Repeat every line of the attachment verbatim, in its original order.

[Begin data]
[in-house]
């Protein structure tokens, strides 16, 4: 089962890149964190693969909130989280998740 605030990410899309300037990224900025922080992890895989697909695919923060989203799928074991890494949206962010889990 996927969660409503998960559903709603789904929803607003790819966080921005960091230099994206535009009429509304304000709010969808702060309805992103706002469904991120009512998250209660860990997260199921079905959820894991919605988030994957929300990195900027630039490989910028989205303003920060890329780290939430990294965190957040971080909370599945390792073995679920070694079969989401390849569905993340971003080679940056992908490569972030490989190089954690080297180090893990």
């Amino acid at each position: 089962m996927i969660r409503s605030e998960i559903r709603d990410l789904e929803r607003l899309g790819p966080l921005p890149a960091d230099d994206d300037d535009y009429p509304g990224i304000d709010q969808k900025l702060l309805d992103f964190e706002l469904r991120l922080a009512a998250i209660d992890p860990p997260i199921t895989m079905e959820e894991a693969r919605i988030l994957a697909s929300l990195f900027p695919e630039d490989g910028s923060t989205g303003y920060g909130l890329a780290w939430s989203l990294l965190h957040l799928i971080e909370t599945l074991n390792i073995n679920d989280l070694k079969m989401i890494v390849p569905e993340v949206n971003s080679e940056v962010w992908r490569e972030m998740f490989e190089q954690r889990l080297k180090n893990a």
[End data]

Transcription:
[in-house]
């Protein structure tokens, strides 16, 4: 089962890149964190693969909130989280998740 605030990410899309300037990224900025922080992890895989697909695919923060989203799928074991890494949206962010889990 996927969660409503998960559903709603789904929803607003790819966080921005960091230099994206535009009429509304304000709010969808702060309805992103706002469904991120009512998250209660860990997260199921079905959820894991919605988030994957929300990195900027630039490989910028989205303003920060890329780290939430990294965190957040971080909370599945390792073995679920070694079969989401390849569905993340971003080679940056992908490569972030490989190089954690080297180090893990």
């Amino acid at each position: 089962m996927i969660r409503s605030e998960i559903r709603d990410l789904e929803r607003l899309g790819p966080l921005p890149a960091d230099d994206d300037d535009y009429p509304g990224i304000d709010q969808k900025l702060l309805d992103f964190e706002l469904r991120l922080a009512a998250i209660d992890p860990p997260i199921t895989m079905e959820e894991a693969r919605i988030l994957a697909s929300l990195f900027p695919e630039d490989g910028s923060t989205g303003y920060g909130l890329a780290w939430s989203l990294l965190h957040l799928i971080e909370t599945l074991n390792i073995n679920d989280l070694k079969m989401i890494v390849p569905e993340v949206n971003s080679e940056v962010w992908r490569e972030m998740f490989e190089q954690r889990l080297k180090n893990a």